Three hundred photographs by a great Berliner will be part of an exhibition entitled ‘Helmut Newton Legacy’ at Berlin’s Museum of Photography. About half the pictures have never been displayed before. The time to get tickets is now.
Berlin, October 22nd, 2021 (The Berlin Spectator) — The late Helmut Newton’s work has many facets. During his lifetime, he kept on mesmerizing and surprising the world with stunning photographs. Now, the same is about to happen, almost 18 years after his death. The Museum of Photography in Berlin’s Charlottenburg borough will be showing pictures of his that have not been exhibited before, along with other brilliant photographs he shot over the decades.
‘Helmut Newton. Legacy’, the exhibition, was supposed to commence on October 31st, 2020, his 100th birthday, but it had to be postponed to his 101th one, because of the Corona pandemic. According to the promoters, the Newton exhibition will last until May 22nd, 2022. It is supposed to be spread out all over the first floor of the museum. Newton’s unconventional fashion photography will be covered along with Polaroids and even quotes by the master.
In the streets of Paris, as well as in studios, Helmut Newton shot revolutionary fashion and presented it on just as revolutionary pictures in the 1960s. He staged his models as protesters, shot them at hourly hotels or on the beaches of Hawaii. Newton himself ended up on many of his photographs, in mirrors. Ignoring conventions, and changing them by doing so, was one of his trademarks. The man unsettled people, but fascinated others.
Girls and Photography
Once parts of the world became less prudish in the 1970s and 80s, Newton photographed models dressed and nude. His “Big Nudes” were scandalous in the eyes of some. Others thought he was some kind of a feminist. His visualizations of fashion and femininity are unique. Not bad for someone who was fired by a daily in Singapore for being “incompetent”, just after he fled Nazi Germany in 1938.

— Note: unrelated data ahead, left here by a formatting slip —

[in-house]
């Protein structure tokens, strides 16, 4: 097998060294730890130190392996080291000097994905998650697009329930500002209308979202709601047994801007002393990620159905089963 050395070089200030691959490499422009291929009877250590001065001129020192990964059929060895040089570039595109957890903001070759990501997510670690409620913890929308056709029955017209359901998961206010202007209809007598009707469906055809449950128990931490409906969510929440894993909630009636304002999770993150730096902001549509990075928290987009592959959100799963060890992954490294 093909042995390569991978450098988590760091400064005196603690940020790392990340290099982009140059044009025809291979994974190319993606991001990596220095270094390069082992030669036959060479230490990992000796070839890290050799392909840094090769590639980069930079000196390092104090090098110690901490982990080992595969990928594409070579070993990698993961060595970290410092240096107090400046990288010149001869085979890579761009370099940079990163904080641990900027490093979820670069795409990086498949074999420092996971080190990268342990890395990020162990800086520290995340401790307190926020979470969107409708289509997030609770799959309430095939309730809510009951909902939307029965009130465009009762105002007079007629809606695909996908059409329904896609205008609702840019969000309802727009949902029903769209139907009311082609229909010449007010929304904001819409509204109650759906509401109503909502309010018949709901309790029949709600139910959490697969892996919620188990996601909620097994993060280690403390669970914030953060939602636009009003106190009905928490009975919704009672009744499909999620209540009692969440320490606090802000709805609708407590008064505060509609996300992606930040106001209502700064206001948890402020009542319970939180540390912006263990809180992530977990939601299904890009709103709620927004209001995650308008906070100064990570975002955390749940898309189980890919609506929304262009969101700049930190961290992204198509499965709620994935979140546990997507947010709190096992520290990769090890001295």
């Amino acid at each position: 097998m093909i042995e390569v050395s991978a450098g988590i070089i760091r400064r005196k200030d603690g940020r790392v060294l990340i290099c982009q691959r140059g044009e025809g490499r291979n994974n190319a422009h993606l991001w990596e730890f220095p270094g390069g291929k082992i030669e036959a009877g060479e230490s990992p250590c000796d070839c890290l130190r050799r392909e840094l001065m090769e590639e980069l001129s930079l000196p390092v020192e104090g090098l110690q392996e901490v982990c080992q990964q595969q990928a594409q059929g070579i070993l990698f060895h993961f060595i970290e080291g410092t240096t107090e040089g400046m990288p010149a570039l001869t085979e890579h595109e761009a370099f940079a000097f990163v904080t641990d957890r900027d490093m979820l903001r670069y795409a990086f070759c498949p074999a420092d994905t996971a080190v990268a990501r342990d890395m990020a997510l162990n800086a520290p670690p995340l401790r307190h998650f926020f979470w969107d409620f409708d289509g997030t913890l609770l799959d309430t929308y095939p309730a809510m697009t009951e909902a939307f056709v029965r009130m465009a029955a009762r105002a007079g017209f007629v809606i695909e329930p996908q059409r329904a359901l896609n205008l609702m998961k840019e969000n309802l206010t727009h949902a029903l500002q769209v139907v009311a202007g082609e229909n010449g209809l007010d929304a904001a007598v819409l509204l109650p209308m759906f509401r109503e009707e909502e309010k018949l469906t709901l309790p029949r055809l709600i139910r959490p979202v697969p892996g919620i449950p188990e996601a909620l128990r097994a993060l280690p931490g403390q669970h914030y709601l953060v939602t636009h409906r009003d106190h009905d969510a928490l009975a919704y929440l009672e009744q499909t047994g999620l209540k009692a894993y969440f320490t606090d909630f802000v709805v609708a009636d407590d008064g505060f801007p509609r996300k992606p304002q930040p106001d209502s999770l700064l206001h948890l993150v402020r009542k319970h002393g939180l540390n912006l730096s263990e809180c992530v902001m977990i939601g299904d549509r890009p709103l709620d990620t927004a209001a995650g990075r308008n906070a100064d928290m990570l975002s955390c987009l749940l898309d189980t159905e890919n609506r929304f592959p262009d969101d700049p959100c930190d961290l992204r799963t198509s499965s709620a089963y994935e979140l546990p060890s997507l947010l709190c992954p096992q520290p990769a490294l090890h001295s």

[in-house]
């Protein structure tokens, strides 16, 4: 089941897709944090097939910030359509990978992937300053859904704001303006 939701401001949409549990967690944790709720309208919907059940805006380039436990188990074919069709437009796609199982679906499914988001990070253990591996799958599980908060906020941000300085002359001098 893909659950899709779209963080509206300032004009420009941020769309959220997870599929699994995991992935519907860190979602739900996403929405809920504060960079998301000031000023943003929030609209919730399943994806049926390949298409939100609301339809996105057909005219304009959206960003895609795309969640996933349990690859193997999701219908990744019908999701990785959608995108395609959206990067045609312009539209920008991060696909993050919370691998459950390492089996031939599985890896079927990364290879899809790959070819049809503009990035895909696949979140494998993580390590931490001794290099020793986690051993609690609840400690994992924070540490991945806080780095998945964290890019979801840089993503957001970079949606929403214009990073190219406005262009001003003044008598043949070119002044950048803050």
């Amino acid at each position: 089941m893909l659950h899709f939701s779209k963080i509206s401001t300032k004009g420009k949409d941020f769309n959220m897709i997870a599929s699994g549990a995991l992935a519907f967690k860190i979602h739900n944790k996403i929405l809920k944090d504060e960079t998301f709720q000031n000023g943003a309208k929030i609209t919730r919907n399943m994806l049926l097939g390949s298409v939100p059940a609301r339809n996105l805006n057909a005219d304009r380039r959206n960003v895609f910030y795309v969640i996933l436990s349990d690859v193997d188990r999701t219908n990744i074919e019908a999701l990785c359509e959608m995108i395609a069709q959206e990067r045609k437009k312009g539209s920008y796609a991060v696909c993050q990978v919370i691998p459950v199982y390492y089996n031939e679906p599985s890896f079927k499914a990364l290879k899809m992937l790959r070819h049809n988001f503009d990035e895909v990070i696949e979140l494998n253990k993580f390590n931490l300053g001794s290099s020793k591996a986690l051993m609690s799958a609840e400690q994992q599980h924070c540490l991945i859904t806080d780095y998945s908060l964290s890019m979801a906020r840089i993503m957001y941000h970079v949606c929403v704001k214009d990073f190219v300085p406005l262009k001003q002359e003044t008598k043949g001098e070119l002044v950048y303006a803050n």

Helmut Neustädter was his name when he was born into a Jewish family in Berlin. In 1936, he dropped out of high school because he was more interested in girls and photography than in anything else. After his escape from Germany and a short stay in Singapore, he became a truck driver and built train tracks in Australia. In 1945, he opened a photo studio in Melbourne. Three years later, he married the actress June Brown and stayed with her until his death in 2014.
Grave in Berlin
Apart from fashion and nude photography, Newton shot stunning portraits too. The people he photographed included the late Chancellor Helmut Kohl, the late Prime Minister Margaret Thatcher, as well as the actresses Charlotte Rampling, Catherine Deneuve and their late colleagues Liz Taylor and Romy Schneider. On January 23rd, 2004, Helmut Newton died of a heart attack which he suffered while driving his Cadillac in Los Angeles. He wanted to be buried in Berlin. His grave of honor is located at the ‘Friedhof Schöneberg III’ cemetery.
For the exhibition ‘Helmut Newton. Legacy’, a hard cover book of the same title will be published, with more than 400 pages of photographs and other items. The Museum of Photography can be found at Jebenstrasse 2. Time slot tickets can be purchased here, up to two weeks in advance. At this moment, on October 22nd, 2021, in the early afternoon, at least some tickets seemed to be available.
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